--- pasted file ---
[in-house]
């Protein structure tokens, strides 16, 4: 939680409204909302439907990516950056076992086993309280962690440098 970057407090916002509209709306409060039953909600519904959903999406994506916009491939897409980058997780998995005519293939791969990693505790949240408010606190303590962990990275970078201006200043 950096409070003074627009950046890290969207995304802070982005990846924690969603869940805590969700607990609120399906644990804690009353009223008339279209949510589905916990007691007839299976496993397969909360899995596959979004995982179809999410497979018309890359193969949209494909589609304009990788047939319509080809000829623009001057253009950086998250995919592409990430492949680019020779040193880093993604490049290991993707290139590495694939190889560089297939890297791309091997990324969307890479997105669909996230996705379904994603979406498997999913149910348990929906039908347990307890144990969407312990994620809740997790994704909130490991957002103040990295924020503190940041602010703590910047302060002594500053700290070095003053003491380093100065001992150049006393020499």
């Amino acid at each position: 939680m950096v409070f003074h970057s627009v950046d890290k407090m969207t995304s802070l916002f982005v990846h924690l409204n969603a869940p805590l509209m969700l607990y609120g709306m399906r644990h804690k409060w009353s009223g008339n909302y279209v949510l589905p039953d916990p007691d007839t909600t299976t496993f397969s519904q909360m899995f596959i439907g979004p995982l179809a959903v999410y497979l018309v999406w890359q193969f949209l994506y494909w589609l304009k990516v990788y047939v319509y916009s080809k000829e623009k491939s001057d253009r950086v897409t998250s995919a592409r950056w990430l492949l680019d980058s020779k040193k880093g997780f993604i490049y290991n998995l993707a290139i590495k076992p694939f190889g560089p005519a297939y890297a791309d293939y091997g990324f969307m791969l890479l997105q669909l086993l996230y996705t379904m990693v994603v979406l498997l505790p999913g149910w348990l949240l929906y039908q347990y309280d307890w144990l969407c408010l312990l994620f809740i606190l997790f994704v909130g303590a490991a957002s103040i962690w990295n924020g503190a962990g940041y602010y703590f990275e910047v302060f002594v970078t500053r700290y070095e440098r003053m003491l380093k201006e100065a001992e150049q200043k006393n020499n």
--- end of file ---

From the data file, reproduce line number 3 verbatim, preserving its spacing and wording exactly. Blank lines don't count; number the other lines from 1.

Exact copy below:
């Amino acid at each position: 939680m950096v409070f003074h970057s627009v950046d890290k407090m969207t995304s802070l916002f982005v990846h924690l409204n969603a869940p805590l509209m969700l607990y609120g709306m399906r644990h804690k409060w009353s009223g008339n909302y279209v949510l589905p039953d916990p007691d007839t909600t299976t496993f397969s519904q909360m899995f596959i439907g979004p995982l179809a959903v999410y497979l018309v999406w890359q193969f949209l994506y494909w589609l304009k990516v990788y047939v319509y916009s080809k000829e623009k491939s001057d253009r950086v897409t998250s995919a592409r950056w990430l492949l680019d980058s020779k040193k880093g997780f993604i490049y290991n998995l993707a290139i590495k076992p694939f190889g560089p005519a297939y890297a791309d293939y091997g990324f969307m791969l890479l997105q669909l086993l996230y996705t379904m990693v994603v979406l498997l505790p999913g149910w348990l949240l929906y039908q347990y309280d307890w144990l969407c408010l312990l994620f809740i606190l997790f994704v909130g303590a490991a957002s103040i962690w990295n924020g503190a962990g940041y602010y703590f990275e910047v302060f002594v970078t500053r700290y070095e440098r003053m003491l380093k201006e100065a001992e150049q200043k006393n020499n």